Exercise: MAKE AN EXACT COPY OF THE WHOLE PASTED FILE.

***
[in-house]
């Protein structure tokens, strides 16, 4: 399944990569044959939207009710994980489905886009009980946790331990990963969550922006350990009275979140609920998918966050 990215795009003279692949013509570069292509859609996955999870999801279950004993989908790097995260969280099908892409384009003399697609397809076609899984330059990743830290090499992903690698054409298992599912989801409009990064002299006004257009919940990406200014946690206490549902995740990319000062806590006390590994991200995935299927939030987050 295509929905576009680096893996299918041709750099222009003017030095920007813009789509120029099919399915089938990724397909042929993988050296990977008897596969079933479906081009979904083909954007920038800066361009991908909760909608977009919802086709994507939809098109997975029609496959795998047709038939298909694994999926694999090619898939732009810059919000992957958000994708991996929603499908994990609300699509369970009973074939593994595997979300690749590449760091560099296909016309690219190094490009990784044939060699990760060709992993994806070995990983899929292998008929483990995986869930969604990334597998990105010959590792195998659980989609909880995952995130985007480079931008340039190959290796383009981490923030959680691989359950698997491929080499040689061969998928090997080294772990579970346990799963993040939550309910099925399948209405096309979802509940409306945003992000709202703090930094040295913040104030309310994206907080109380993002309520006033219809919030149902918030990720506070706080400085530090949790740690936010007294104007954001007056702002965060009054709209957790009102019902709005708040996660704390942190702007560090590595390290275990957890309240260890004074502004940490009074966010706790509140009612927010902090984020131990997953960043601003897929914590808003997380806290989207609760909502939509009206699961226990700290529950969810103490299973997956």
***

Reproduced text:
[in-house]
């Protein structure tokens, strides 16, 4: 399944990569044959939207009710994980489905886009009980946790331990990963969550922006350990009275979140609920998918966050 990215795009003279692949013509570069292509859609996955999870999801279950004993989908790097995260969280099908892409384009003399697609397809076609899984330059990743830290090499992903690698054409298992599912989801409009990064002299006004257009919940990406200014946690206490549902995740990319000062806590006390590994991200995935299927939030987050 295509929905576009680096893996299918041709750099222009003017030095920007813009789509120029099919399915089938990724397909042929993988050296990977008897596969079933479906081009979904083909954007920038800066361009991908909760909608977009919802086709994507939809098109997975029609496959795998047709038939298909694994999926694999090619898939732009810059919000992957958000994708991996929603499908994990609300699509369970009973074939593994595997979300690749590449760091560099296909016309690219190094490009990784044939060699990760060709992993994806070995990983899929292998008929483990995986869930969604990334597998990105010959590792195998659980989609909880995952995130985007480079931008340039190959290796383009981490923030959680691989359950698997491929080499040689061969998928090997080294772990579970346990799963993040939550309910099925399948209405096309979802509940409306945003992000709202703090930094040295913040104030309310994206907080109380993002309520006033219809919030149902918030990720506070706080400085530090949790740690936010007294104007954001007056702002965060009054709209957790009102019902709005708040996660704390942190702007560090590595390290275990957890309240260890004074502004940490009074966010706790509140009612927010902090984020131990997953960043601003897929914590808003997380806290989207609760909502939509009206699961226990700290529950969810103490299973997956």